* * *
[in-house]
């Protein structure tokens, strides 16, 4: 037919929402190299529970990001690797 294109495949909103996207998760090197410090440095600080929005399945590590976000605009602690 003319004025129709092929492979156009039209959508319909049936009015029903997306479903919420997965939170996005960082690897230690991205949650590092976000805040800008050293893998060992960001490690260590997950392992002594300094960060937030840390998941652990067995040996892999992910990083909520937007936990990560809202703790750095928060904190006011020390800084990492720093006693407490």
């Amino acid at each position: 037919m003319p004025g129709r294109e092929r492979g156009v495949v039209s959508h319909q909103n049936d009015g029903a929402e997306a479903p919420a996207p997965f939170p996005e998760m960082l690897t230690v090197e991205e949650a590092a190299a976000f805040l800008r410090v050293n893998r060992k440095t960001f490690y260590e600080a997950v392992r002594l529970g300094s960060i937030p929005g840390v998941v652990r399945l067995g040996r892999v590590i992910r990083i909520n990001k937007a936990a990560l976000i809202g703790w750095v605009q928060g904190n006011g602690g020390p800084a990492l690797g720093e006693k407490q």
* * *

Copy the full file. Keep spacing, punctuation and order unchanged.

[in-house]
């Protein structure tokens, strides 16, 4: 037919929402190299529970990001690797 294109495949909103996207998760090197410090440095600080929005399945590590976000605009602690 003319004025129709092929492979156009039209959508319909049936009015029903997306479903919420997965939170996005960082690897230690991205949650590092976000805040800008050293893998060992960001490690260590997950392992002594300094960060937030840390998941652990067995040996892999992910990083909520937007936990990560809202703790750095928060904190006011020390800084990492720093006693407490």
């Amino acid at each position: 037919m003319p004025g129709r294109e092929r492979g156009v495949v039209s959508h319909q909103n049936d009015g029903a929402e997306a479903p919420a996207p997965f939170p996005e998760m960082l690897t230690v090197e991205e949650a590092a190299a976000f805040l800008r410090v050293n893998r060992k440095t960001f490690y260590e600080a997950v392992r002594l529970g300094s960060i937030p929005g840390v998941v652990r399945l067995g040996r892999v590590i992910r990083i909520n990001k937007a936990a990560l976000i809202g703790w750095v605009q928060g904190n006011g602690g020390p800084a990492l690797g720093e006693k407490q």